# Two-way analysis of variance: Part 1

## Two-way analysis of variance: Part 1

American Journal of Orthodontics and Dentofacial Orthopedics, 2015-12-01, Volume 148, Issue 6, Pages 1078-1079, Copyright © 2015 American Association of Orthodontists

In the previous article, I discussed 1-way analysis of variance (ANOVA) when we are interested in comparing the generated forces from 3 types of wires. In that example, we considered only 1 factor, which was the type of wire. If we want to compare simultaneously the effect of 2 factors on the outcome of interest, then we can use 2-way ANOVA. The 2 independent variables in a 2-way ANOVA are called factors, indicating 2 variables that affect the dependent variable, and each factor has 2 or more levels in it. There are 3 sets of hypotheses with the 2-way ANOVA.

• 1.

The sample means across the levels of the first factor are equal, just like the 1-way ANOVA (row factor).

• 2.

The sample means across the levels of the second factor are equal, just like the 1-way ANOVA (column factor).

• 3.

There is no interaction between the 2 factors. No interaction means that the first factor affects the dependent variable on average similarly in each level of the second factor, and vice versa.

The first 2 hypotheses assess the main effects. The main effects involve the independent variables one at a time, ignoring any interaction. Just the rows or just the columns are used; this part is similar to the 1-way ANOVA. The third hypothesis assesses the interaction effect: ie, the effect of one factor on the other factor.

## Example

Research question: Compare the forces generated (continuous outcome) for the 3 types of wires, A, B, and C, and also account for another parameter such as type of bracket—conventional or self-ligating. We can make this assessment by using 2-way ANOVA, since we have 2 factors: wire type (3 levels: A, B, and C) and bracket type (2 levels: labial and lingual). This design is a 3 × 2 factorial design, and it is efficient, in the absence of interaction, because it allows testing of 2 factors in a study by using the same sample size.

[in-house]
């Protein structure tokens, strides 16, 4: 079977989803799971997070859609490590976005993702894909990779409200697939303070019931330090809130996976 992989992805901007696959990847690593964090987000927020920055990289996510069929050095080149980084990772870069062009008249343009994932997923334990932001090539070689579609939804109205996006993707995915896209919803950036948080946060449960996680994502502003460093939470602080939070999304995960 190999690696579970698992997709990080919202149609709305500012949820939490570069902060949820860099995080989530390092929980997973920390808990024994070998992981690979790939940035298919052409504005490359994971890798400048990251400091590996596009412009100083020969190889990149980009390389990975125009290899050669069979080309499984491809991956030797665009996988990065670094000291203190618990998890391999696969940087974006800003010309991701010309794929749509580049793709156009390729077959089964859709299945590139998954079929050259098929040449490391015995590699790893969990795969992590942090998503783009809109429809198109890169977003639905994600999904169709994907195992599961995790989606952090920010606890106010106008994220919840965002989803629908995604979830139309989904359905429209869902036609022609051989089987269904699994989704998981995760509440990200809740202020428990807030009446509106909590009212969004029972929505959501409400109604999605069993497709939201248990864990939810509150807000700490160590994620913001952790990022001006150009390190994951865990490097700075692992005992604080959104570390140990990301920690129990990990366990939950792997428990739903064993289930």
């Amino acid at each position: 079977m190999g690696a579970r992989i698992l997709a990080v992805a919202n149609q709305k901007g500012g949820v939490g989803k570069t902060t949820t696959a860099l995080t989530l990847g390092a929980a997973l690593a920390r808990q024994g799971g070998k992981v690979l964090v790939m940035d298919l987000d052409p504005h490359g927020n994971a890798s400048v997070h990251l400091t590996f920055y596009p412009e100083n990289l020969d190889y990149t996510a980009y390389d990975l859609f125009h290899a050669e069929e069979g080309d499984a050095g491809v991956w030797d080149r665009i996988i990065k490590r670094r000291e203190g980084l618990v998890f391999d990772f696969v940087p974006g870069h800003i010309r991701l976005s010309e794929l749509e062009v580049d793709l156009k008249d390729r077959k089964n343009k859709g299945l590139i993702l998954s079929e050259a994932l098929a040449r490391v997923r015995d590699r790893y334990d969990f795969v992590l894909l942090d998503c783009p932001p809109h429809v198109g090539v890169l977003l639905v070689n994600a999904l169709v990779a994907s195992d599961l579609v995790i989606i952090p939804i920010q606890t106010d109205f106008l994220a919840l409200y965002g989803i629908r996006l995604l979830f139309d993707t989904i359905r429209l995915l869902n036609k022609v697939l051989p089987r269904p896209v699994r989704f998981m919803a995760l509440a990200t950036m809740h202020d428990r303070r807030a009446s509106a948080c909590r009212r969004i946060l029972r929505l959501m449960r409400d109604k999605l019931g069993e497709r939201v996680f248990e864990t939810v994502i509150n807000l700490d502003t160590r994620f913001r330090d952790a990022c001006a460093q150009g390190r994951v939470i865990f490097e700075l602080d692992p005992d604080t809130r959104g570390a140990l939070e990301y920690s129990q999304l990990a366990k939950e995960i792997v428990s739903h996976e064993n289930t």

The Figure is a diagrammatic presentation of the 3 × 2 factorial design to assess simultaneously the effect of wire type and bracket mesh type on the generated forces. Diagrammatic representation of a 3 × 2 factorial design.

The forces generated by conventional brackets can be compared with those generated by lingual self-ligating brackets irrespective of wire type (y1 + y2 + y3 vs y4 + y5 + y6) and similarly for wire type irrespective of bracket type (y1 + y4 vs y2 + y5, y1 + y4 vs y3 + y6, y2 + y5 vs y3 + y6) as shown in the Table .

Table
A factorial 3 × 2 table: the first factor is the type of wire (A, B, or C) and the second is the type of bracket (conventional or self-ligating)
Wire A Wire B Wire C
Bracket type
Conventional y1 y2 y3
Self-ligating y4 y5 y6

Interaction is a tricky term that is sometimes difficult to understand intuitively. In this example, interaction means that the generated forces differ significantly between the 2 bracket types, and vice versa. The comparisons across rows or columns are valid only in the absence of interaction.

Many pair-wise comparisons are possible in each row (eg, y1 vs y2, y1 vs y3, y2 vs y3, y4 vs y5, y4 vs y6, and y5 vs y6) or column (y1 vs y4, y2 vs y5, and y3 vs y6). However, as the number of comparisons increases, so does the chance for false positives. Additionally, testing on subsamples reduces precision and, hence, the statistical power of the results. In general, it is best to prespecify the number of post hoc comparisons, use them mainly on an exploratory basis, and be cautious about making inferences from them. Irrational post hoc multiple testing after looking at the results has been termed “data dredging” and can be misleading if only significant results are reported.

In the next article, I will give examples of using 2-way-ANOVA with and with an interaction.

## Reference

• 1. Pandis N., Walsh T., Polychronopoulou A., Katsaros C., Eliades T.: Factorial designs: an overview with applications to orthodontic clinical trials. Eur J Orthod 2014; 36: pp. 314-320.